The second day was a little less jam packed than the first day. We did a fair bit more bus riding than we did the day before, so it wasn’t quite as tiring. First we went out to a Tang dynasty castle a little outside of town. It had a nice square and some random stuff hanging around like horses and hot air balloons, which were apparently built just last National Day. The castle walls were pretty cool looking from the outside. They looked… old. And there were small children flying kites in the square. We saw a tiny part of a Tang era reenactment, but, like usual, we only caught the tail end. This will become a common theme for day two. But, I got to see a breif glimpse of their costumes (pretty sure they weren’t using period fabrics). So we wandered around there and talked for a bit before heading back to town at which point I think we might have eaten cold noodles? Or maybe that was another day. It all seems to run together after a point.

The next thing that I have pictures of is the temple fair at the little goose pagoda. The little goose pagoda apparently had the top of it shaken off in an earthquake sometime ago, which is why it looks like it ends a little abruptly in the pictures. Anyway, we did a lot of wandering around this park although, I think I might have been a little grumpy for most of it as I really don’t think we had eaten lunch by this point after all, and it was like, three in the afternoon. I don’t know particularly who might be reading this, but if you’ve ever hung out with me, you probably know I get grumpy if I don’t eat. But, I did listen to a guy singing and playing some sort of Chinese banjo, and that was cool. Then I saw a guy playing something similar to a bombard, and I waxed poetical about oboes and unencapsulated reeds and such. There was also a big bell to ring, snacks, tightrope walkers and bicyclers, and tai chi performances! All in all, one of the more exciting temple fairs I’ve been to.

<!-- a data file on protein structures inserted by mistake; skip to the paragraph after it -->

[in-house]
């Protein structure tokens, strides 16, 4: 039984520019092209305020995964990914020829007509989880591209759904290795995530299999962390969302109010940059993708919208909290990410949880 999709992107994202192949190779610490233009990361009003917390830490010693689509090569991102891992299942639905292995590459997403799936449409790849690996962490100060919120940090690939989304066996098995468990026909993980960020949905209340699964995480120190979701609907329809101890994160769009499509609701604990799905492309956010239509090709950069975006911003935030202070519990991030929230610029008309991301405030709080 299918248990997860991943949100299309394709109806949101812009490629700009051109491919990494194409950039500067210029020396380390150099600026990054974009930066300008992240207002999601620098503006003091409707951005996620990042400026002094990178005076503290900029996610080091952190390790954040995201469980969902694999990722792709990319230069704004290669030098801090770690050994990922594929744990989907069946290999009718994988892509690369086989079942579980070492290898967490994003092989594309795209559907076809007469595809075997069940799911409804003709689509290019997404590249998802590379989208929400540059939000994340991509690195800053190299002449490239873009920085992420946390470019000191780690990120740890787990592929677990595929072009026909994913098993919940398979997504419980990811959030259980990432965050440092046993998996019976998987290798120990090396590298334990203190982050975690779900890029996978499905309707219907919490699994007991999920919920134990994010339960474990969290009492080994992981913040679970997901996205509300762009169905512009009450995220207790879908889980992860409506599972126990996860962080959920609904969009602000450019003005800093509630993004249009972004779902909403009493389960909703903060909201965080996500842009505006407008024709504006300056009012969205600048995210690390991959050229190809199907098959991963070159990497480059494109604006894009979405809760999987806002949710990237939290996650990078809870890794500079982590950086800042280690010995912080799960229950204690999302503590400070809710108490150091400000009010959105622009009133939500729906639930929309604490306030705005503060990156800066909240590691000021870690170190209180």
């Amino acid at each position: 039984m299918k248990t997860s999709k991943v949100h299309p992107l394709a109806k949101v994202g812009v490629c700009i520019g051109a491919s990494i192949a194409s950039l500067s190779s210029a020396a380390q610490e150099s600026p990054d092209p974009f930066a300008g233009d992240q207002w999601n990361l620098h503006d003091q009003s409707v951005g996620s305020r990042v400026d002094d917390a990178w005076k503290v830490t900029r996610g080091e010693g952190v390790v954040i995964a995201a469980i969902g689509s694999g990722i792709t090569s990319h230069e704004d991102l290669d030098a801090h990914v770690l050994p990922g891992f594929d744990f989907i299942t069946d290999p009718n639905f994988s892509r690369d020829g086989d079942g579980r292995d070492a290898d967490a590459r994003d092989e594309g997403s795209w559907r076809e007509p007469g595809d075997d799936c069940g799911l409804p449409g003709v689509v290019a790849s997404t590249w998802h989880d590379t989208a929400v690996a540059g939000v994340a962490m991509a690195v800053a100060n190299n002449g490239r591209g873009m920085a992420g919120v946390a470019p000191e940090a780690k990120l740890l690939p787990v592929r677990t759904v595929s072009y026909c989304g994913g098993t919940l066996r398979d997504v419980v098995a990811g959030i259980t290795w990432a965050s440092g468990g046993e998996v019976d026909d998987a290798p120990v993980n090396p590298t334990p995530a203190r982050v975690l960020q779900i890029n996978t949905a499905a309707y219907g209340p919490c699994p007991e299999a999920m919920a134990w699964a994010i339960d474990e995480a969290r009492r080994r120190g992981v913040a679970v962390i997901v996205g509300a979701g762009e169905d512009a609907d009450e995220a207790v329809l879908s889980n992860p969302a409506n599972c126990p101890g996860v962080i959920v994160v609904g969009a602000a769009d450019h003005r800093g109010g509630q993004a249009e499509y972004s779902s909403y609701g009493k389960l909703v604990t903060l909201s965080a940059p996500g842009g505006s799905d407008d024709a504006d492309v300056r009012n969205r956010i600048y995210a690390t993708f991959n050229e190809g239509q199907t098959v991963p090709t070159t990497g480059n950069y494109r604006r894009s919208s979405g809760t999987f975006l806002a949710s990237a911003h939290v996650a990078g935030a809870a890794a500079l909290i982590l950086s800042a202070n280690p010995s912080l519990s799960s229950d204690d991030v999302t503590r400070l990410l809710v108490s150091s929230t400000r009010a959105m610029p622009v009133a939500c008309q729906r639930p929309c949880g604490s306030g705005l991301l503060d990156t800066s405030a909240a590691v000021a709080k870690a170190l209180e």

The evening of second day, we went back out to the city walls, but this time we actually climbed them! It seems that the wall-top park also has a temple fair (sort of) and it’s one of the biggest ones. So we climbed on up and saw what we could see. The wall was filled with all sorts of light displays to celebrate the New Year, as well as animatronic people showing the history of Xi’an and the Tang dynasty. There were also lots of rabbits and red lanterns (which I just find so photogenic. I probably have hundreds of pictures of red lanterns just hanging around). And! A candy dragon! And a candy pheonix! Sweet! The also had a drum show, which we only caught the tail end of. Sad.

It was nice to stroll around and learn more and more Chinese history!


One response »

  1. Alyssa C says:

    hungry abbys are unhappy abbys

    But that phoenix is awesome!

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